View Full Version : British: Founders of Modern Boxing??


boxingking500
04-05-2011, 12:56 AM
someone told me, that the british are the ones that kind of started "modern boxing" i mean boxing has been here for thousnads of years, the ancient greeks used to box in there olympic games, but im talking about the "modern boxing" did they really create the foundation of "modern boxing" you know with rings, belts, etc. etc. or is that just a myth

Spartacus Sully
04-05-2011, 01:06 AM
someone told me, that the british are the ones that kind of started "modern boxing" i mean boxing has been here for thousnads of years, the ancient greeks used to box in there olympic games, but im talking about the "modern boxing" did they really create the foundation of "modern boxing" you know with rings, belts, etc. etc. or is that just a myth

james figg was from england, he was a fencer and the first to open a "boxing gym" in 1720

Jack broughton was from england, he was the first to create an actuall set of rules for boxing called broughton rules whcih eventually became knows as london prize ring rules, these set of rules lasted from 1747-1838 where they were revised and revised again in 1853.

John graham chambers was from england, in 1865 he came up with the Queensberry rules for the sport of boxing. John Douglas, the 9th Marquess of Queensberry, publicy endorsed these rules and so they became known as the marquess of queensberry rules.

boxingking500
04-05-2011, 01:23 AM
james figg was from england, he was a fencer and the first to open a "boxing gym" in 1720

Jack broughton was from england, he was the first to create an actuall set of rules for boxing called broughton rules whcih eventually became knows as london prize ring rules, these set of rules lasted from 1747-1838 where they were revised and revised again in 1853.

John graham chambers was from england, in 1865 he came up with the Queensberry rules for the sport of boxing. John Douglas, the 9th Marquess of Queensberry, publicy endorsed these rules and so they became known as the marquess of queensberry rules.

so basically britian is the home of modern boxing, they layed the foundation for it...???

GrandpaBernard
04-05-2011, 01:58 AM
so basically britian is the home of modern boxing, they layed the foundation for it...???

Yup, the Romans "destroyed" boxing. They turned a Greek sport into a fight to the death.

Marchegiano
04-05-2011, 02:06 AM
Fencing in general kind of laid the foundation for it. I think it's more fair to say the British' rules were used in most other parts, but that doesn't negate the actual origins of the boxers. Quite a few boxers during the early days of English prizefighting weren't English. Certainly the Irish, and French. I guess I'm saying it's fair to give the British credit for the governing body end of it, but the talent and skill development is just like you said "ancient". Boxing was a non-lethal method to strengthen a soilder's ability to move a weapon, and increase the amount of damage the soilder can take. The Spartans started it. The Roman's adapted it, and due to the nature of their empire boxing poped up every where Rome had influence. From the Egyptains to the Russians and every where in between. As fencing with a sword became a more popular sport amonst aristocracies fencing with fists gained a place as a poor man's sport. With fencing came the idea that the boxer could dodge, and parry attacks. The ancient boxers wanted to be hit to gain resistance. As guns start to take over duels fencing loses influence over prizefighting, and fighters begin to develope a system of fist fighting purely for the sport of fist fighting, and not just a means to develope other skills. So there ya go boxing history from ancient Greece to about the 1700's as best as I can remember. sorry if it's all jumbled and doesn't make great sense. I've a lot of books and just kind of responded by memory. A well thought out post would take alot of time.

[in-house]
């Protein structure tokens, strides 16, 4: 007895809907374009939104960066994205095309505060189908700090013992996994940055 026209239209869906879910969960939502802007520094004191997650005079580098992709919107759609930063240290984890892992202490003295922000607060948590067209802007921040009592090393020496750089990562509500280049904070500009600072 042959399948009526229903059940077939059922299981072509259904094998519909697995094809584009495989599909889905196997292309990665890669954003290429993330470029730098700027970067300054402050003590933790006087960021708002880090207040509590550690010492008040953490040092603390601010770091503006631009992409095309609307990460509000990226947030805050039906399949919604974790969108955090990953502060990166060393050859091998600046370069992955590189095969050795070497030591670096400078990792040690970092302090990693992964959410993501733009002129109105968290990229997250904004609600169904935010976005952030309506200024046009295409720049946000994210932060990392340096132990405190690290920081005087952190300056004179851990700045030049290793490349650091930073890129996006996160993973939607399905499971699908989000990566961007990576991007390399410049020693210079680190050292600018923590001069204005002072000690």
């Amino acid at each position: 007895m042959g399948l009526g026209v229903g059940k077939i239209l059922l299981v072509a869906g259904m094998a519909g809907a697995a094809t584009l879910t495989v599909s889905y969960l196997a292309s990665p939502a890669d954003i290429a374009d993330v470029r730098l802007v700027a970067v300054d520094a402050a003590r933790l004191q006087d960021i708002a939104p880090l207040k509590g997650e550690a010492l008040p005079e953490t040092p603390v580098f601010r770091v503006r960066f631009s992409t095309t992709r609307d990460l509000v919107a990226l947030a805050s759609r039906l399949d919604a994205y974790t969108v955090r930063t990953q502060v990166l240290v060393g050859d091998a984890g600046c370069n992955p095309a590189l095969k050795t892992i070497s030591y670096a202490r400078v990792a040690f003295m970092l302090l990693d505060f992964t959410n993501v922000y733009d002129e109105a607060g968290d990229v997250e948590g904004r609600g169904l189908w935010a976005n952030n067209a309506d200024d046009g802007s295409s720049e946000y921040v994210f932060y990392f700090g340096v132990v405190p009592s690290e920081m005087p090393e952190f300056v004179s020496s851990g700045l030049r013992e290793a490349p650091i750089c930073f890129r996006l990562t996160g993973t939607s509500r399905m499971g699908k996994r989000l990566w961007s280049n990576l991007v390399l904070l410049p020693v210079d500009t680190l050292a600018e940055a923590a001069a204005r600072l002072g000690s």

$BloodyNate$
04-05-2011, 04:32 AM
Yup, the Romans "destroyed" boxing. They turned a Greek sport into a fight to the death.

DUDE! That's ****in awesome hahaha that'd be crazy as hell to watch. I rather watch that then ANY Wlad or Calzaghe fight ANYDAY of the week.

GJC
04-05-2011, 06:45 AM
Daniel Mendoza and Jem Mace were a couple of influential fighters with regard to the development of more modern skills in boxing. Both English of course :)
A note to our American cousins re the whole English/British thing. When an Englishman wins he is English, when a scots/Irish/welsh man wins he is British. If however they lose they revert to being scots/Irish/welsh.
Just in case you ever got confused by the nationality changes we use ;)

BattlingNelson
04-05-2011, 01:26 PM
The modern rules of boxing was, as mentioned by spartacus sully, of british origin and is recognized as the Queensbury-rules.

If you wanna know more check this fine article:

http://en.wikipedia.org/wiki/Queensbury_rules

Barn
04-05-2011, 04:19 PM
Daniel Mendoza and Jem Mace were a couple of influential fighters with regard to the development of more modern skills in boxing. Both English of course :)
A note to our American cousins re the whole English/British thing. When an Englishman wins he is English, when a scots/Irish/welsh man wins he is British. If however they lose they revert to being scots/Irish/welsh.
Just in case you ever got confused by the nationality changes we use ;)
****ing andy murray

GJC
04-06-2011, 06:56 AM
****ing andy murray
Obviously going to wait on this years Wimbledon to categorise Mr Murray but I get the feeling he may stay Scottish :)